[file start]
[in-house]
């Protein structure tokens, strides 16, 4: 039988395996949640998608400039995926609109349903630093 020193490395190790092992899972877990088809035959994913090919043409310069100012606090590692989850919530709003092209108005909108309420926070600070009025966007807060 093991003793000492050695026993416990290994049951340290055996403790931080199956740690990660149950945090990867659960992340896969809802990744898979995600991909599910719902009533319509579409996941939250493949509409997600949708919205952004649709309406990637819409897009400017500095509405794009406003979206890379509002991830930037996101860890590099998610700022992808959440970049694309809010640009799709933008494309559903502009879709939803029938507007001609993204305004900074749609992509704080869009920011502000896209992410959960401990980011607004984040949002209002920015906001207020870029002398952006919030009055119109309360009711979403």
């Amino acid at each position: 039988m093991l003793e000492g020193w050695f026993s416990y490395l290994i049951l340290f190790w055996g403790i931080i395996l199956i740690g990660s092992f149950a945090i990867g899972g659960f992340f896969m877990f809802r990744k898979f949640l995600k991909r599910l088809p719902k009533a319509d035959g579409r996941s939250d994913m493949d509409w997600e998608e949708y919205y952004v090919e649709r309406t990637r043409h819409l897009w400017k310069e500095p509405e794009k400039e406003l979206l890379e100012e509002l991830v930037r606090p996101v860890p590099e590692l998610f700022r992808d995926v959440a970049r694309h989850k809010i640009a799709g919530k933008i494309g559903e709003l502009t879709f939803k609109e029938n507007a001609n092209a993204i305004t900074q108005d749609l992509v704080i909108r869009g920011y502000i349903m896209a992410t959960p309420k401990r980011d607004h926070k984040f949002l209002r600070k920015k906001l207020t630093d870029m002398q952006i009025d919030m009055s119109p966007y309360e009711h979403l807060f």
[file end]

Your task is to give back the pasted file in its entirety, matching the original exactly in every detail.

[in-house]
């Protein structure tokens, strides 16, 4: 039988395996949640998608400039995926609109349903630093 020193490395190790092992899972877990088809035959994913090919043409310069100012606090590692989850919530709003092209108005909108309420926070600070009025966007807060 093991003793000492050695026993416990290994049951340290055996403790931080199956740690990660149950945090990867659960992340896969809802990744898979995600991909599910719902009533319509579409996941939250493949509409997600949708919205952004649709309406990637819409897009400017500095509405794009406003979206890379509002991830930037996101860890590099998610700022992808959440970049694309809010640009799709933008494309559903502009879709939803029938507007001609993204305004900074749609992509704080869009920011502000896209992410959960401990980011607004984040949002209002920015906001207020870029002398952006919030009055119109309360009711979403």
């Amino acid at each position: 039988m093991l003793e000492g020193w050695f026993s416990y490395l290994i049951l340290f190790w055996g403790i931080i395996l199956i740690g990660s092992f149950a945090i990867g899972g659960f992340f896969m877990f809802r990744k898979f949640l995600k991909r599910l088809p719902k009533a319509d035959g579409r996941s939250d994913m493949d509409w997600e998608e949708y919205y952004v090919e649709r309406t990637r043409h819409l897009w400017k310069e500095p509405e794009k400039e406003l979206l890379e100012e509002l991830v930037r606090p996101v860890p590099e590692l998610f700022r992808d995926v959440a970049r694309h989850k809010i640009a799709g919530k933008i494309g559903e709003l502009t879709f939803k609109e029938n507007a001609n092209a993204i305004t900074q108005d749609l992509v704080i909108r869009g920011y502000i349903m896209a992410t959960p309420k401990r980011d607004h926070k984040f949002l209002r600070k920015k906001l207020t630093d870029m002398q952006i009025d919030m009055s119109p966007y309360e009711h979403l807060f």